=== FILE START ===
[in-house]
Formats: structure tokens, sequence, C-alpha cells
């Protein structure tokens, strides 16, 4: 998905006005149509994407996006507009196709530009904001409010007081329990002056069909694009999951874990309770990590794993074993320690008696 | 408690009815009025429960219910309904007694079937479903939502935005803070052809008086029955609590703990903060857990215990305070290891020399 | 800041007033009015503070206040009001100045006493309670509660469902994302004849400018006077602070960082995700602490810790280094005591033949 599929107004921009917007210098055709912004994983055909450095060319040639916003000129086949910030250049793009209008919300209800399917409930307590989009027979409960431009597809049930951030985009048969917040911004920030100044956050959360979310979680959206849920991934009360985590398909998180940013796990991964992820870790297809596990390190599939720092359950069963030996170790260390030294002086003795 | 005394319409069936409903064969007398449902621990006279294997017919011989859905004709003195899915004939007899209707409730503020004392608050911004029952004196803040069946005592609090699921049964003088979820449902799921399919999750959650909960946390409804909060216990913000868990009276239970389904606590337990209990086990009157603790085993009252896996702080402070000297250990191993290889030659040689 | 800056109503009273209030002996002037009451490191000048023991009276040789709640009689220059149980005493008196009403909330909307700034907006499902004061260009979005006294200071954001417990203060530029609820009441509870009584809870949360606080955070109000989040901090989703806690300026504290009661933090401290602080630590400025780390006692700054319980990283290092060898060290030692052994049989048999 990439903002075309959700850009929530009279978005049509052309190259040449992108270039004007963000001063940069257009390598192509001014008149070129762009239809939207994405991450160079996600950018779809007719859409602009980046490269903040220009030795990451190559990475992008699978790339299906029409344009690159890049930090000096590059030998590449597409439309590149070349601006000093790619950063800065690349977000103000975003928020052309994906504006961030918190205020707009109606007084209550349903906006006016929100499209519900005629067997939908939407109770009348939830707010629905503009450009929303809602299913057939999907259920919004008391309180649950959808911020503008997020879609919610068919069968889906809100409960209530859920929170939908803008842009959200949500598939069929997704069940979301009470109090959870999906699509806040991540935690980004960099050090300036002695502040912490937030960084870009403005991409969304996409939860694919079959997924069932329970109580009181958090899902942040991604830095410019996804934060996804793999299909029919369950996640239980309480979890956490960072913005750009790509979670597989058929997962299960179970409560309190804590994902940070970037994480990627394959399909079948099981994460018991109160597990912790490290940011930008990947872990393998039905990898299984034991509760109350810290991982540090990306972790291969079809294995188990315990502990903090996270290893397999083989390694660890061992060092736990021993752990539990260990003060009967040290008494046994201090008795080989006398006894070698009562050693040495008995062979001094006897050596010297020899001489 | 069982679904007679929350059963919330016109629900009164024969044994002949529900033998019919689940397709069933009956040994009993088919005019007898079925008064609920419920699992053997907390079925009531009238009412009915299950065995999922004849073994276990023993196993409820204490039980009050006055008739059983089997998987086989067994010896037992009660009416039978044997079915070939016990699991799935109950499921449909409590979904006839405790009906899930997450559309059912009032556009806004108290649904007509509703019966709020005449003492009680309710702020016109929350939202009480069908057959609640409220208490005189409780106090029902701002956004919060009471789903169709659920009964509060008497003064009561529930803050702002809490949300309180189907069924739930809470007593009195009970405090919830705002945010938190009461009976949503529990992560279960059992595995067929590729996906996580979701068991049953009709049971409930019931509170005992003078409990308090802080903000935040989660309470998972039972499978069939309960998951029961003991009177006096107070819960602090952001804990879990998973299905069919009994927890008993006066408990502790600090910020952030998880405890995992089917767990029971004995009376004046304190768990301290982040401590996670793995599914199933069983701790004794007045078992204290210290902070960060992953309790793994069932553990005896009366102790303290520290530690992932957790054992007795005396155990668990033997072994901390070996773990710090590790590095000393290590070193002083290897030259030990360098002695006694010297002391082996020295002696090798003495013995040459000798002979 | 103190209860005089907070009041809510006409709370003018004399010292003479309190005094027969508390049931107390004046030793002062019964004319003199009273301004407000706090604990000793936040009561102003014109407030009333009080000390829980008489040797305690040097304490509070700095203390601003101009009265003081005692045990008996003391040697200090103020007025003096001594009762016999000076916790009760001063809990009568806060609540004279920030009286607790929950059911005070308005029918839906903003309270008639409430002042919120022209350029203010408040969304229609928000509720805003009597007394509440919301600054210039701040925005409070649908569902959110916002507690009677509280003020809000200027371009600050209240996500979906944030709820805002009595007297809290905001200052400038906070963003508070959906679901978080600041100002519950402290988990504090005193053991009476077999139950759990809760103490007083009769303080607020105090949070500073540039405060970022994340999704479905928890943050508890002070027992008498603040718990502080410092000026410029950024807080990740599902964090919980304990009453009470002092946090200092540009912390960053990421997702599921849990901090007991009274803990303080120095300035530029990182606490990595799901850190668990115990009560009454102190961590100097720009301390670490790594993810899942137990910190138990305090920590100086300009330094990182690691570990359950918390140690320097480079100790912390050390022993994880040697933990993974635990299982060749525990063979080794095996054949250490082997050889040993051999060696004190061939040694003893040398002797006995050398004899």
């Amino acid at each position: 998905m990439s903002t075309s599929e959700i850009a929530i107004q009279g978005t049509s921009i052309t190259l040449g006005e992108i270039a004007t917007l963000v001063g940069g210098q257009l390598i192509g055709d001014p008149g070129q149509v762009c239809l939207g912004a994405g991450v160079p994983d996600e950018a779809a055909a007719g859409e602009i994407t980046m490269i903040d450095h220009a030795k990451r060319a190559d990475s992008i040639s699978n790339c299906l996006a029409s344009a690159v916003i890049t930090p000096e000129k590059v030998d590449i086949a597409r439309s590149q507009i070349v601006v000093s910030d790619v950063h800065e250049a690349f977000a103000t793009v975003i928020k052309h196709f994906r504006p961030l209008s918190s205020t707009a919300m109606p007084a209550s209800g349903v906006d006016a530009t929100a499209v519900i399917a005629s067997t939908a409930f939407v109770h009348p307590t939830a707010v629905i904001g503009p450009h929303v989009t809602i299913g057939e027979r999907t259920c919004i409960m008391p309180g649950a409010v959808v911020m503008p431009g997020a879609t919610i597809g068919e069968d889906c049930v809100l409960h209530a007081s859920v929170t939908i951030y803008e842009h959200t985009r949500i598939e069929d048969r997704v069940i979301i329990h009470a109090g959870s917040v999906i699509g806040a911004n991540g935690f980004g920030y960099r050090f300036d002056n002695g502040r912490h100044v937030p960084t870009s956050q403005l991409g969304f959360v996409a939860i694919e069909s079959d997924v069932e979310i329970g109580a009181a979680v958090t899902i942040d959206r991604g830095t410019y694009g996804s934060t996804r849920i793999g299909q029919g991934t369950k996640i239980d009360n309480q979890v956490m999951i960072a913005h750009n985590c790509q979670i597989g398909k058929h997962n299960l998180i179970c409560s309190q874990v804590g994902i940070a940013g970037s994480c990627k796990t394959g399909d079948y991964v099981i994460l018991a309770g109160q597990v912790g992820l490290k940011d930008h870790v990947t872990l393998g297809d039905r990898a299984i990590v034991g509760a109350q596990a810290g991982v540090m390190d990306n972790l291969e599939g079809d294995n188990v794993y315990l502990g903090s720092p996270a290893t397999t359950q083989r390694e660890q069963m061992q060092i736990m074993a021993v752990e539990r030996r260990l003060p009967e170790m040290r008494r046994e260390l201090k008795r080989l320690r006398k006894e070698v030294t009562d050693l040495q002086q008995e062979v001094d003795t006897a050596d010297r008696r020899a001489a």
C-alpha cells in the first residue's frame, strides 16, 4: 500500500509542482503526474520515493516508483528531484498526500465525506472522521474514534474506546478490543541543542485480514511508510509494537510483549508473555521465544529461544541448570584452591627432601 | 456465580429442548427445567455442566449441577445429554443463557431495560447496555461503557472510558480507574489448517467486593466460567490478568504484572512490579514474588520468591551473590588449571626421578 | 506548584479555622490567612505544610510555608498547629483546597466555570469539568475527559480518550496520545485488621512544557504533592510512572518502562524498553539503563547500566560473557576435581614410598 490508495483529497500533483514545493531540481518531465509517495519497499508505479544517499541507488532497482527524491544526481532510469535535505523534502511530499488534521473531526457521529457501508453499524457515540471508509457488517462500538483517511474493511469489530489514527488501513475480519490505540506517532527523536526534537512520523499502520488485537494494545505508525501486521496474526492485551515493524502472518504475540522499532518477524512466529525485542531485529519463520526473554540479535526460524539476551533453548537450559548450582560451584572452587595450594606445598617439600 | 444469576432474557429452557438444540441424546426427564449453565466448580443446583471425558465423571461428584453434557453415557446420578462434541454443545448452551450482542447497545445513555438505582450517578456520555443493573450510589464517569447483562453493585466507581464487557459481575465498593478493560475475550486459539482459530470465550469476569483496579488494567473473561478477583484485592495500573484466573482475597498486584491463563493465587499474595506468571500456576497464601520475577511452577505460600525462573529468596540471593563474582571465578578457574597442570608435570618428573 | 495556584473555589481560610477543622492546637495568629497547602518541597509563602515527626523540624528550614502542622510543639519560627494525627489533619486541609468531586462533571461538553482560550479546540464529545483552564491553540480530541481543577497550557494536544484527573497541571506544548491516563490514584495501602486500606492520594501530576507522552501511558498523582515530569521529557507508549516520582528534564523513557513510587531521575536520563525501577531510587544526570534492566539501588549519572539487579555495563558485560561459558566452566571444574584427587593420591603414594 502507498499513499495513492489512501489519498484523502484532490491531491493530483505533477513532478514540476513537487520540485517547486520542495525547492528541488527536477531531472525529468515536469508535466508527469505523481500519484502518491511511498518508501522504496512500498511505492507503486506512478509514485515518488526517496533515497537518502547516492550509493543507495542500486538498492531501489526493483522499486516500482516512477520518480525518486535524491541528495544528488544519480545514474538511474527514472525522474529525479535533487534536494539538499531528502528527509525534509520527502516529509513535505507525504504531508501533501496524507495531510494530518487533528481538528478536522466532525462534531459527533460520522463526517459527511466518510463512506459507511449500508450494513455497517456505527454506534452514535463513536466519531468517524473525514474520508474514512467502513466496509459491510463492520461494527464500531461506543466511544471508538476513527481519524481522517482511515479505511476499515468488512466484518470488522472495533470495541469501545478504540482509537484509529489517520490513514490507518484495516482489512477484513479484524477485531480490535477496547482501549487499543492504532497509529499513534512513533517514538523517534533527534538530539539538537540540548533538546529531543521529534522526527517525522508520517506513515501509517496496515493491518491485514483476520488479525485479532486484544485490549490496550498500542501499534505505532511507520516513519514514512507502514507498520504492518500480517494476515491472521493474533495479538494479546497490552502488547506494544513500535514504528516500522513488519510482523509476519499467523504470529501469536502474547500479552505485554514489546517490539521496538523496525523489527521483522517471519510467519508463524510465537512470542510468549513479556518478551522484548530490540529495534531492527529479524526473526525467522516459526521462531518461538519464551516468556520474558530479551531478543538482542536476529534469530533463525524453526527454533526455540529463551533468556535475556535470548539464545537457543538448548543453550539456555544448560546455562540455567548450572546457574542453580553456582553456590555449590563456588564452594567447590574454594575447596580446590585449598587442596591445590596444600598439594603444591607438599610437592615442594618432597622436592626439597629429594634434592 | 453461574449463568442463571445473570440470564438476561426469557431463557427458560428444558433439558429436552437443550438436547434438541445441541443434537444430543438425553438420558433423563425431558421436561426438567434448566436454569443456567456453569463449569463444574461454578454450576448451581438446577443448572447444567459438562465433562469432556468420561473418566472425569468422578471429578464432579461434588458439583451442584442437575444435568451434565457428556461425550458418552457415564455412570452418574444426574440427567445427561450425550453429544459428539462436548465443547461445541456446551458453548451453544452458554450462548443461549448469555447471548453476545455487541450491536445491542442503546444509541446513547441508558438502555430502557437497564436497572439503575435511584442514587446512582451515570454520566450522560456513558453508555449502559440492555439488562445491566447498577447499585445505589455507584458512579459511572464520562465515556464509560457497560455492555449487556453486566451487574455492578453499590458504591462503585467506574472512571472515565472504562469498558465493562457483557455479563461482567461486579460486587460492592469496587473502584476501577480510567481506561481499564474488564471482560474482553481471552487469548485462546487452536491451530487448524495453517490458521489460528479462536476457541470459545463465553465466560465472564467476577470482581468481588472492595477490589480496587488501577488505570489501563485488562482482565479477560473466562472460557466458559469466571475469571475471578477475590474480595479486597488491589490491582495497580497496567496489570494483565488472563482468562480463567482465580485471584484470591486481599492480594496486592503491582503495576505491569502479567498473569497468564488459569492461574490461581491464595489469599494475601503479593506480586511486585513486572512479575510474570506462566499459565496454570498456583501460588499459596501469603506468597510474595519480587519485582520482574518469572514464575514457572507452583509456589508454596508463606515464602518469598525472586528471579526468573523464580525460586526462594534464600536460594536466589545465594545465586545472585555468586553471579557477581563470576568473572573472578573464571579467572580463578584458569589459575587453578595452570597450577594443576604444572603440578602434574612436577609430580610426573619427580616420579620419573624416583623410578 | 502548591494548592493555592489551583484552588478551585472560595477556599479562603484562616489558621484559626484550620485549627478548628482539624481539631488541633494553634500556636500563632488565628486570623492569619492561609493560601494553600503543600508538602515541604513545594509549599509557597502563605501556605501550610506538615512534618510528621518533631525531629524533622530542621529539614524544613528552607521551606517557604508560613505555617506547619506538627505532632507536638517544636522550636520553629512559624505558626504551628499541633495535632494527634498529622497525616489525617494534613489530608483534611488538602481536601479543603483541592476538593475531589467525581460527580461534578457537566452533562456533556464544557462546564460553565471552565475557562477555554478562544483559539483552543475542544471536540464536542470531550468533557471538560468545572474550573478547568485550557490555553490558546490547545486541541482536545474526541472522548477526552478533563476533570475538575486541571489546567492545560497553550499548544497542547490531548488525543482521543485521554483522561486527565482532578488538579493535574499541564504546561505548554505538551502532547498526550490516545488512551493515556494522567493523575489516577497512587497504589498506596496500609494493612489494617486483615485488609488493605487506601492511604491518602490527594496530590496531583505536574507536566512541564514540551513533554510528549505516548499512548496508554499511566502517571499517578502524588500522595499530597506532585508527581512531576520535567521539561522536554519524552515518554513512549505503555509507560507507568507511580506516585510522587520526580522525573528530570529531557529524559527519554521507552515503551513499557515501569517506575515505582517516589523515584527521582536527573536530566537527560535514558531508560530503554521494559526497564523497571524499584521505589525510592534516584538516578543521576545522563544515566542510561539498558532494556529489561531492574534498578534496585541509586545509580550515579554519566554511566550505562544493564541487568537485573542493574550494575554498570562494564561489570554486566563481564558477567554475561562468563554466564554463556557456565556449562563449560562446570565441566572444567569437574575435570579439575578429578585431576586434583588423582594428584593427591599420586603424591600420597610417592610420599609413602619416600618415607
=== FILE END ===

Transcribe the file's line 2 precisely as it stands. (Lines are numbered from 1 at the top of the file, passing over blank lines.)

Formats: structure tokens, sequence, C-alpha cells